touring company

EnglishEdit

NounEdit

touring company (plural touring companies)

  1. (performing arts) A troupe of theatrical, musical, or other performers who constitute an ancillary unit of an established company of performers, and who usually provide entertainment at locations other than the main venue where the established company performs.
    • 1990 Jan. 23, Allan Kozinn, "City Opera's 'Boheme' Tour Has Early Stop in Brooklyn," New York Times, (retrieved 12 July 2012):
      Last fall's strike by the New York City Opera orchestra killed the company's regular season, but it did not cast its shadow over the endeavors of its touring troupe. . . . The touring company was established in 1979 by Beverly Sills as a kind of training troupe in which promising young singers could get some performing and touring experience before joining the company's regular roster.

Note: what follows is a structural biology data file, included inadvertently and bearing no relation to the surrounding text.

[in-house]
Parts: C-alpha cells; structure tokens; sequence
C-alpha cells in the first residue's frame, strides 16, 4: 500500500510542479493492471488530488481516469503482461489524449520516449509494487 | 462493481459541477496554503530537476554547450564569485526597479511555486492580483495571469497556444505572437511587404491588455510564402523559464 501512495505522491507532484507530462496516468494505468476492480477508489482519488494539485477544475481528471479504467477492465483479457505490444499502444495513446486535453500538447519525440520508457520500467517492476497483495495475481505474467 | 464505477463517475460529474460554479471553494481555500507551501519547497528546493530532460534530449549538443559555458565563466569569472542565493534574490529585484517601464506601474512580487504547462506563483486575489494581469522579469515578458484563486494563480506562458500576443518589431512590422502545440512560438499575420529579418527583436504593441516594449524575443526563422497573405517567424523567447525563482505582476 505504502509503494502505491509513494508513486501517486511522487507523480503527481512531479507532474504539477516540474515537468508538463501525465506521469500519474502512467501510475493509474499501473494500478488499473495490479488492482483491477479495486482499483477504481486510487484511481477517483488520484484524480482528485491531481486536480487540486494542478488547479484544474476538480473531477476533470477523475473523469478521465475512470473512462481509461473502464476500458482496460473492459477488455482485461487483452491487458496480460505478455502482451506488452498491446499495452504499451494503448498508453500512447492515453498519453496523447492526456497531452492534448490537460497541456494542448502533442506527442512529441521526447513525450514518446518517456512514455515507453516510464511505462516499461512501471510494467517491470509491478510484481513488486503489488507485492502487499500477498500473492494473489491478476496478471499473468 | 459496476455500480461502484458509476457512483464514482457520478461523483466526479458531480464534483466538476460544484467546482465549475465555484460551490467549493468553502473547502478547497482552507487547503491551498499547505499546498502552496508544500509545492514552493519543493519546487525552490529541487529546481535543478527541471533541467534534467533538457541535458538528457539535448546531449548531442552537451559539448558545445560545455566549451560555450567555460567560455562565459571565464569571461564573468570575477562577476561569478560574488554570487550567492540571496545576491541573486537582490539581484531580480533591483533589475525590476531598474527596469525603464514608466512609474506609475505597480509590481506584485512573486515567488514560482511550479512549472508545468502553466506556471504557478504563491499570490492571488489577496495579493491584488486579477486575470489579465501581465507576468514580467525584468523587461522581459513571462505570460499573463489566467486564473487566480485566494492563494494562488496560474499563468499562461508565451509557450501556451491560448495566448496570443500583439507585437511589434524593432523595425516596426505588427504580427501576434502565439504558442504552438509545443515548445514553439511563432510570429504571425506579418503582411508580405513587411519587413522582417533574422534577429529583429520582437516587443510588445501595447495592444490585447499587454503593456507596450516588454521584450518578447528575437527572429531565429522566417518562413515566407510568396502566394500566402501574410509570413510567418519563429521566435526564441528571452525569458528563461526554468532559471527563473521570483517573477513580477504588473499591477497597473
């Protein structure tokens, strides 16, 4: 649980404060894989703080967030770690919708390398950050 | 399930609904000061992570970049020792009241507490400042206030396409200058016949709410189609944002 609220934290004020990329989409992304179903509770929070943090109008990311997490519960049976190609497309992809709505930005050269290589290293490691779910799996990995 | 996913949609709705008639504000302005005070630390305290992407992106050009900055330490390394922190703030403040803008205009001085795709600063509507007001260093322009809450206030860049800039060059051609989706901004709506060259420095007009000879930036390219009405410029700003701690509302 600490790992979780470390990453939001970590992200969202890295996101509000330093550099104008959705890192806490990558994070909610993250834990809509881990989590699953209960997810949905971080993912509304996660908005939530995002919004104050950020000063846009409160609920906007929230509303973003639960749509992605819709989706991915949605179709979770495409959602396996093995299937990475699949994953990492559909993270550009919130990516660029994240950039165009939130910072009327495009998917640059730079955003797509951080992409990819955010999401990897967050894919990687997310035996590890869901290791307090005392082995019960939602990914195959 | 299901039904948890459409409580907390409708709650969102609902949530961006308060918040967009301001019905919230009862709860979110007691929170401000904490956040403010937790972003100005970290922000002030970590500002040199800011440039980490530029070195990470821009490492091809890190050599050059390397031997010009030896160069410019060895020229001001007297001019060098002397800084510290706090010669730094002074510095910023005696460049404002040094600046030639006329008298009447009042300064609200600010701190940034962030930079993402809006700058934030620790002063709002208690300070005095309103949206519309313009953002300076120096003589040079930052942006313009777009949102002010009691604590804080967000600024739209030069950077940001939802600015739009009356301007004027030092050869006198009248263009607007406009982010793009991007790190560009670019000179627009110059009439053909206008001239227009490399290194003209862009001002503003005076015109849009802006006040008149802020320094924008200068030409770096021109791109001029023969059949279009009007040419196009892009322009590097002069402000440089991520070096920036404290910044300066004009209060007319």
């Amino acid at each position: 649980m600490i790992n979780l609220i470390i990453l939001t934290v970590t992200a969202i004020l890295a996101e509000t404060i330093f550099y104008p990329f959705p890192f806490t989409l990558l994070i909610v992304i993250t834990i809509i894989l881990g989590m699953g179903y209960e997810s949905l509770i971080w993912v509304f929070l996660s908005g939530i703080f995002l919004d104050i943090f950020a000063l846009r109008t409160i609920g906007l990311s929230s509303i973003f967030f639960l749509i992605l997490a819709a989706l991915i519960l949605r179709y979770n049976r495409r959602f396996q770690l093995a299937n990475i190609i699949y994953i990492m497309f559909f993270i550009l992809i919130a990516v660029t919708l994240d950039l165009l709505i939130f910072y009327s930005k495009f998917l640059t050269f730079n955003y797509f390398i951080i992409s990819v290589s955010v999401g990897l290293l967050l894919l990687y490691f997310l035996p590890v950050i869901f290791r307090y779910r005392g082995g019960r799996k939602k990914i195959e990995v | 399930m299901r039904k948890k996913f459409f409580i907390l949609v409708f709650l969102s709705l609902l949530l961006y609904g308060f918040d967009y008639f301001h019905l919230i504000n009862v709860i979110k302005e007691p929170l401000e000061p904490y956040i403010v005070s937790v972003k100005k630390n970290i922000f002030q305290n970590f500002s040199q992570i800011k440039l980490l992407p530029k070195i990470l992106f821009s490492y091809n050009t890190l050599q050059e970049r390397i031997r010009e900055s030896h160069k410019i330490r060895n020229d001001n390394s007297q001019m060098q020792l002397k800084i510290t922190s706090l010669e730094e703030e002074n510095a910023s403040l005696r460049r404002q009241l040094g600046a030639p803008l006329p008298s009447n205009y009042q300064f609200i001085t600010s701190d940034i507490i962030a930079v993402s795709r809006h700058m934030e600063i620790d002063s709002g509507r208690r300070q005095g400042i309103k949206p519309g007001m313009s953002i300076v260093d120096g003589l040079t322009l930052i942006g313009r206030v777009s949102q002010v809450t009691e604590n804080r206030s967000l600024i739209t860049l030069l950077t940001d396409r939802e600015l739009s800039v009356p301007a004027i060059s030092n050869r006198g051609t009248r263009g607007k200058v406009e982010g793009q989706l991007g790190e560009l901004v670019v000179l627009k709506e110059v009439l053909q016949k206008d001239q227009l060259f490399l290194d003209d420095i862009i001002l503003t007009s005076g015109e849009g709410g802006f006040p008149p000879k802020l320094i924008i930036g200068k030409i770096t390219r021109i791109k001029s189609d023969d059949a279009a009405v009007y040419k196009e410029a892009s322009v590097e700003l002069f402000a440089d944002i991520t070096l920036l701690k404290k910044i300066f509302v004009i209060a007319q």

• 2008 July 31, Richard Zoglin, "A New Dawn for Hair," Time:
      I never saw the original production of Hair, but I did catch the show a couple of years after its 1968 Broadway debut, when the touring company came to San Francisco.
    • 2011 Jan. 4, Victoria Summerley, "The Royal Ballet's history through an insider's lens ," The Independent (UK) (retrieved 12 July 2012):
      Jones won a scholarship to the Royal Ballet School in 1953, and soon joined its touring company.

See alsoEdit

Last modified on 18 June 2013, at 12:27